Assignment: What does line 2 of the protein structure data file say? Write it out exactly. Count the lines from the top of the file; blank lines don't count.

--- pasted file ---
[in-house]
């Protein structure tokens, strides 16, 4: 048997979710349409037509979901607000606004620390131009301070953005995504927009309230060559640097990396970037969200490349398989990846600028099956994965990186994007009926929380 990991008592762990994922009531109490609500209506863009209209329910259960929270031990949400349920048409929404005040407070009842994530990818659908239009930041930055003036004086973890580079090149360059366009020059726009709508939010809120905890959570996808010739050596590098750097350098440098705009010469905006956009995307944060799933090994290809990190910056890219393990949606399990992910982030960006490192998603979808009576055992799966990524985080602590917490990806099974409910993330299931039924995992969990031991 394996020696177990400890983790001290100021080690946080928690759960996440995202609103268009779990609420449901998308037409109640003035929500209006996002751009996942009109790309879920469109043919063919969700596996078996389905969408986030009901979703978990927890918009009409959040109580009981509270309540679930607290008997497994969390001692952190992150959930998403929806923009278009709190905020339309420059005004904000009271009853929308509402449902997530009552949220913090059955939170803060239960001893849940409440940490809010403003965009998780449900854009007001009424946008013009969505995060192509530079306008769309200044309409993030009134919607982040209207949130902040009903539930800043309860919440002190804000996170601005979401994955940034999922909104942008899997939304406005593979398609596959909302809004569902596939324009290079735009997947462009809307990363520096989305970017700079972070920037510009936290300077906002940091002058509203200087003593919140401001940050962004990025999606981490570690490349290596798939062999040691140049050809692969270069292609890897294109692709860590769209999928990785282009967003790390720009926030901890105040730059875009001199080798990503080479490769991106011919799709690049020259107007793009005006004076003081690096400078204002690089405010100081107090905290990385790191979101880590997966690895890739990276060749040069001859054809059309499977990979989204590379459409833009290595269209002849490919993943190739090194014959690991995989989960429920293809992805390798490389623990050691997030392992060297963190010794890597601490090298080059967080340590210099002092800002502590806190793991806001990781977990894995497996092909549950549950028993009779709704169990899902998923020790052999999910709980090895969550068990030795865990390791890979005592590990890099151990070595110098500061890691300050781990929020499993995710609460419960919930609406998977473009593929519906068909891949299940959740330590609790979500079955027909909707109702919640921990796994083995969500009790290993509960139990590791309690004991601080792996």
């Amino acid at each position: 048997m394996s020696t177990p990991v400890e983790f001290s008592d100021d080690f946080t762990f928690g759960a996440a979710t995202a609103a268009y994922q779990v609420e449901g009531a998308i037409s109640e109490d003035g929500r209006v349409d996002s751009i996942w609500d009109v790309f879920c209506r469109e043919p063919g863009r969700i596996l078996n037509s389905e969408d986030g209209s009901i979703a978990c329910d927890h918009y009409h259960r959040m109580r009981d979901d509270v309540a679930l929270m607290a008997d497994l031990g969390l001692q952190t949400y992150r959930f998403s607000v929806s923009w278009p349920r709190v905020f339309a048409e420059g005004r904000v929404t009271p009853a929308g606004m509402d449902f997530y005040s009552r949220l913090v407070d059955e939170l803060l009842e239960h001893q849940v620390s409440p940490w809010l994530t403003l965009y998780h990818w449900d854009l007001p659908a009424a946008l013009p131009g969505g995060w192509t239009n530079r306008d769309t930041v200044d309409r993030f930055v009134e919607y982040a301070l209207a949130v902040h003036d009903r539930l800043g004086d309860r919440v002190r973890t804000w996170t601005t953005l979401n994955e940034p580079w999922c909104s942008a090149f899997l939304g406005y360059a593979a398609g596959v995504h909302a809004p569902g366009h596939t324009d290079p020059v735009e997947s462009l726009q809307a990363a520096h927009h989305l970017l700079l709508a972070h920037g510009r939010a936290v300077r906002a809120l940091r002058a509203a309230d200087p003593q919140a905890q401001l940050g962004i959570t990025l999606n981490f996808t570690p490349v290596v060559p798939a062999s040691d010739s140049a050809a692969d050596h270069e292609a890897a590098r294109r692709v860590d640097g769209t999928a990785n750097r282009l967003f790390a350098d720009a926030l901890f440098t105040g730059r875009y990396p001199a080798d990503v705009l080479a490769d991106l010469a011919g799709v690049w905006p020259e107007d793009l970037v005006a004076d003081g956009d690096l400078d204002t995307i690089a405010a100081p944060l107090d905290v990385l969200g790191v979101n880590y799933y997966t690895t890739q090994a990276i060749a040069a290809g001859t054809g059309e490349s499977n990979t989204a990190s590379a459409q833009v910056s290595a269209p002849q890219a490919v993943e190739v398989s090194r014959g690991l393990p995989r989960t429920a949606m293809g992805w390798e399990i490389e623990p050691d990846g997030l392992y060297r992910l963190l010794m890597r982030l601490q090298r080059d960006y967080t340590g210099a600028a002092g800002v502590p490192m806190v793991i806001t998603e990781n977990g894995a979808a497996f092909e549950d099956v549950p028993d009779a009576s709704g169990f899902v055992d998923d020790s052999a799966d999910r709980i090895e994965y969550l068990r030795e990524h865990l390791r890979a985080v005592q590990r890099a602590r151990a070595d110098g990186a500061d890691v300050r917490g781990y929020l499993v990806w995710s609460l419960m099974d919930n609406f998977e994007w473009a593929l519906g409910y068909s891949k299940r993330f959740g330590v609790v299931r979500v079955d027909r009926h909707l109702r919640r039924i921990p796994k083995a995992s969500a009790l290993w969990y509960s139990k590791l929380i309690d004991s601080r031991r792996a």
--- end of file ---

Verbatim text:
């Protein structure tokens, strides 16, 4: 048997979710349409037509979901607000606004620390131009301070953005995504927009309230060559640097990396970037969200490349398989990846600028099956994965990186994007009926929380 990991008592762990994922009531109490609500209506863009209209329910259960929270031990949400349920048409929404005040407070009842994530990818659908239009930041930055003036004086973890580079090149360059366009020059726009709508939010809120905890959570996808010739050596590098750097350098440098705009010469905006956009995307944060799933090994290809990190910056890219393990949606399990992910982030960006490192998603979808009576055992799966990524985080602590917490990806099974409910993330299931039924995992969990031991 394996020696177990400890983790001290100021080690946080928690759960996440995202609103268009779990609420449901998308037409109640003035929500209006996002751009996942009109790309879920469109043919063919969700596996078996389905969408986030009901979703978990927890918009009409959040109580009981509270309540679930607290008997497994969390001692952190992150959930998403929806923009278009709190905020339309420059005004904000009271009853929308509402449902997530009552949220913090059955939170803060239960001893849940409440940490809010403003965009998780449900854009007001009424946008013009969505995060192509530079306008769309200044309409993030009134919607982040209207949130902040009903539930800043309860919440002190804000996170601005979401994955940034999922909104942008899997939304406005593979398609596959909302809004569902596939324009290079735009997947462009809307990363520096989305970017700079972070920037510009936290300077906002940091002058509203200087003593919140401001940050962004990025999606981490570690490349290596798939062999040691140049050809692969270069292609890897294109692709860590769209999928990785282009967003790390720009926030901890105040730059875009001199080798990503080479490769991106011919799709690049020259107007793009005006004076003081690096400078204002690089405010100081107090905290990385790191979101880590997966690895890739990276060749040069001859054809059309499977990979989204590379459409833009290595269209002849490919993943190739090194014959690991995989989960429920293809992805390798490389623990050691997030392992060297963190010794890597601490090298080059967080340590210099002092800002502590806190793991806001990781977990894995497996092909549950549950028993009779709704169990899902998923020790052999999910709980090895969550068990030795865990390791890979005592590990890099151990070595110098500061890691300050781990929020499993995710609460419960919930609406998977473009593929519906068909891949299940959740330590609790979500079955027909909707109702919640921990796994083995969500009790290993509960139990590791309690004991601080792996």